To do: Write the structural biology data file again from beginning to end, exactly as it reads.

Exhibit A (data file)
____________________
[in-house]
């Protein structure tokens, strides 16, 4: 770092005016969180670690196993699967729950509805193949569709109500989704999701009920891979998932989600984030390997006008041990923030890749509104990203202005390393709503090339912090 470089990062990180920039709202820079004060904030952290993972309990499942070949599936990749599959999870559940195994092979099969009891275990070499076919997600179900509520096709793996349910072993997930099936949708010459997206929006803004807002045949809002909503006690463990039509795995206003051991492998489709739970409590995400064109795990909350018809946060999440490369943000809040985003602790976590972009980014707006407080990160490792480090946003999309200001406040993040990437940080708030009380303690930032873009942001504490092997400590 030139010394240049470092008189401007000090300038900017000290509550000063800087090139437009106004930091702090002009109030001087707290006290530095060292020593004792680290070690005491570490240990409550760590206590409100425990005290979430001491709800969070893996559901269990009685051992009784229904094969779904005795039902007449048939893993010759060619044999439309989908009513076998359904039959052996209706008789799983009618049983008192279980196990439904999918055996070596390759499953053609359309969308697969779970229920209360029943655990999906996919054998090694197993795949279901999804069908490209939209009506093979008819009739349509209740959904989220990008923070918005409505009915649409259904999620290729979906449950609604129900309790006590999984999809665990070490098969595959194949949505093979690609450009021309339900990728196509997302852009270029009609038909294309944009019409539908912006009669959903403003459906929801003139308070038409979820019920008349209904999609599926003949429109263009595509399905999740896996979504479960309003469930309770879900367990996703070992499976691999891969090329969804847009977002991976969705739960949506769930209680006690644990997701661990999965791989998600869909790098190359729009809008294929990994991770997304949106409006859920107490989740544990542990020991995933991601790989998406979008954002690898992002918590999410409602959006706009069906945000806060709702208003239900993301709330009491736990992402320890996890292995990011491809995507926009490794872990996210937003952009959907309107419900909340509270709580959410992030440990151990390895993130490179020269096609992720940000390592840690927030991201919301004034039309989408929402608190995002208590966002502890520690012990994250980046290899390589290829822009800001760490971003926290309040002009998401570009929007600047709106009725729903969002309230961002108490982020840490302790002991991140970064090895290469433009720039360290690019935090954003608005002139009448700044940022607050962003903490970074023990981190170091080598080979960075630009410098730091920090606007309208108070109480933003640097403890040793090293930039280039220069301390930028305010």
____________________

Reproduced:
[in-house]
């Protein structure tokens, strides 16, 4: 770092005016969180670690196993699967729950509805193949569709109500989704999701009920891979998932989600984030390997006008041990923030890749509104990203202005390393709503090339912090 470089990062990180920039709202820079004060904030952290993972309990499942070949599936990749599959999870559940195994092979099969009891275990070499076919997600179900509520096709793996349910072993997930099936949708010459997206929006803004807002045949809002909503006690463990039509795995206003051991492998489709739970409590995400064109795990909350018809946060999440490369943000809040985003602790976590972009980014707006407080990160490792480090946003999309200001406040993040990437940080708030009380303690930032873009942001504490092997400590 030139010394240049470092008189401007000090300038900017000290509550000063800087090139437009106004930091702090002009109030001087707290006290530095060292020593004792680290070690005491570490240990409550760590206590409100425990005290979430001491709800969070893996559901269990009685051992009784229904094969779904005795039902007449048939893993010759060619044999439309989908009513076998359904039959052996209706008789799983009618049983008192279980196990439904999918055996070596390759499953053609359309969308697969779970229920209360029943655990999906996919054998090694197993795949279901999804069908490209939209009506093979008819009739349509209740959904989220990008923070918005409505009915649409259904999620290729979906449950609604129900309790006590999984999809665990070490098969595959194949949505093979690609450009021309339900990728196509997302852009270029009609038909294309944009019409539908912006009669959903403003459906929801003139308070038409979820019920008349209904999609599926003949429109263009595509399905999740896996979504479960309003469930309770879900367990996703070992499976691999891969090329969804847009977002991976969705739960949506769930209680006690644990997701661990999965791989998600869909790098190359729009809008294929990994991770997304949106409006859920107490989740544990542990020991995933991601790989998406979008954002690898992002918590999410409602959006706009069906945000806060709702208003239900993301709330009491736990992402320890996890292995990011491809995507926009490794872990996210937003952009959907309107419900909340509270709580959410992030440990151990390895993130490179020269096609992720940000390592840690927030991201919301004034039309989408929402608190995002208590966002502890520690012990994250980046290899390589290829822009800001760490971003926290309040002009998401570009929007600047709106009725729903969002309230961002108490982020840490302790002991991140970064090895290469433009720039360290690019935090954003608005002139009448700044940022607050962003903490970074023990981190170091080598080979960075630009410098730091920090606007309208108070109480933003640097403890040793090293930039280039220069301390930028305010």